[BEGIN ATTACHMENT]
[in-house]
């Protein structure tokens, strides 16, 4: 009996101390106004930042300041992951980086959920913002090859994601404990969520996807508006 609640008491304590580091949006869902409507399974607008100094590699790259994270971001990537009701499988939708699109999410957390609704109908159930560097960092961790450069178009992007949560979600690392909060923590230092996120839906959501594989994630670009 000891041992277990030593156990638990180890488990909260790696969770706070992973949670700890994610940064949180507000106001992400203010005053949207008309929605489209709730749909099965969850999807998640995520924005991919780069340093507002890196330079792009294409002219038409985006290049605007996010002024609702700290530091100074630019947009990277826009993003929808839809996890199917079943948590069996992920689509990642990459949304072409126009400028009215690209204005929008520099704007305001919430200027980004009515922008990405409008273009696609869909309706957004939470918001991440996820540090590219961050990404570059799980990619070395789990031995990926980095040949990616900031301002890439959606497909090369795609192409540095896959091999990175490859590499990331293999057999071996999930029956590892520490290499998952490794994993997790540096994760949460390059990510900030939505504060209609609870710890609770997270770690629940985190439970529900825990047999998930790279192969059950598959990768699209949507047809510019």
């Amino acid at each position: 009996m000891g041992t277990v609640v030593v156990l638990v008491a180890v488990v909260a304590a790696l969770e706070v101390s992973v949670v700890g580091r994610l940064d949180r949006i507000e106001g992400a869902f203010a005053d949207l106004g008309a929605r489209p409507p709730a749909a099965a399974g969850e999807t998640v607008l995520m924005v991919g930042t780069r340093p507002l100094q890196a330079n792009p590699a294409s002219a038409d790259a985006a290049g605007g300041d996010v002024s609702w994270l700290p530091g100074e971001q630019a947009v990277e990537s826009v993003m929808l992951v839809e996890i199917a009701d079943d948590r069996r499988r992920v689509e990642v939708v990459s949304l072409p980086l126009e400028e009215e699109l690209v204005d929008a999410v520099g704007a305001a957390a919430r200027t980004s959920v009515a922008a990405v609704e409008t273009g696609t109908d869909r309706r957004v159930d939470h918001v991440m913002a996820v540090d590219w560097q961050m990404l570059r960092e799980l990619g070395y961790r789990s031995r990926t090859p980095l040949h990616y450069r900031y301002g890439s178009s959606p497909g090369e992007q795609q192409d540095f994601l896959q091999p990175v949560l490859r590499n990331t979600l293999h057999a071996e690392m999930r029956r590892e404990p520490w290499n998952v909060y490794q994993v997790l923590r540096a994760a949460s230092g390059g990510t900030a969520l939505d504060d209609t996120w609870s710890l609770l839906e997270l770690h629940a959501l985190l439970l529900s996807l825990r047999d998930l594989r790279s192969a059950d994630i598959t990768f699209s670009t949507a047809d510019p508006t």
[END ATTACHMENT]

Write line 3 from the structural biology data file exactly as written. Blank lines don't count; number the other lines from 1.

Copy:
């Amino acid at each position: 009996m000891g041992t277990v609640v030593v156990l638990v008491a180890v488990v909260a304590a790696l969770e706070v101390s992973v949670v700890g580091r994610l940064d949180r949006i507000e106001g992400a869902f203010a005053d949207l106004g008309a929605r489209p409507p709730a749909a099965a399974g969850e999807t998640v607008l995520m924005v991919g930042t780069r340093p507002l100094q890196a330079n792009p590699a294409s002219a038409d790259a985006a290049g605007g300041d996010v002024s609702w994270l700290p530091g100074e971001q630019a947009v990277e990537s826009v993003m929808l992951v839809e996890i199917a009701d079943d948590r069996r499988r992920v689509e990642v939708v990459s949304l072409p980086l126009e400028e009215e699109l690209v204005d929008a999410v520099g704007a305001a957390a919430r200027t980004s959920v009515a922008a990405v609704e409008t273009g696609t109908d869909r309706r957004v159930d939470h918001v991440m913002a996820v540090d590219w560097q961050m990404l570059r960092e799980l990619g070395y961790r789990s031995r990926t090859p980095l040949h990616y450069r900031y301002g890439s178009s959606p497909g090369e992007q795609q192409d540095f994601l896959q091999p990175v949560l490859r590499n990331t979600l293999h057999a071996e690392m999930r029956r590892e404990p520490w290499n998952v909060y490794q994993v997790l923590r540096a994760a949460s230092g390059g990510t900030a969520l939505d504060d209609t996120w609870s710890l609770l839906e997270l770690h629940a959501l985190l439970l529900s996807l825990r047999d998930l594989r790279s192969a059950d994630i598959t990768f699209s670009t949507a047809d510019p508006t």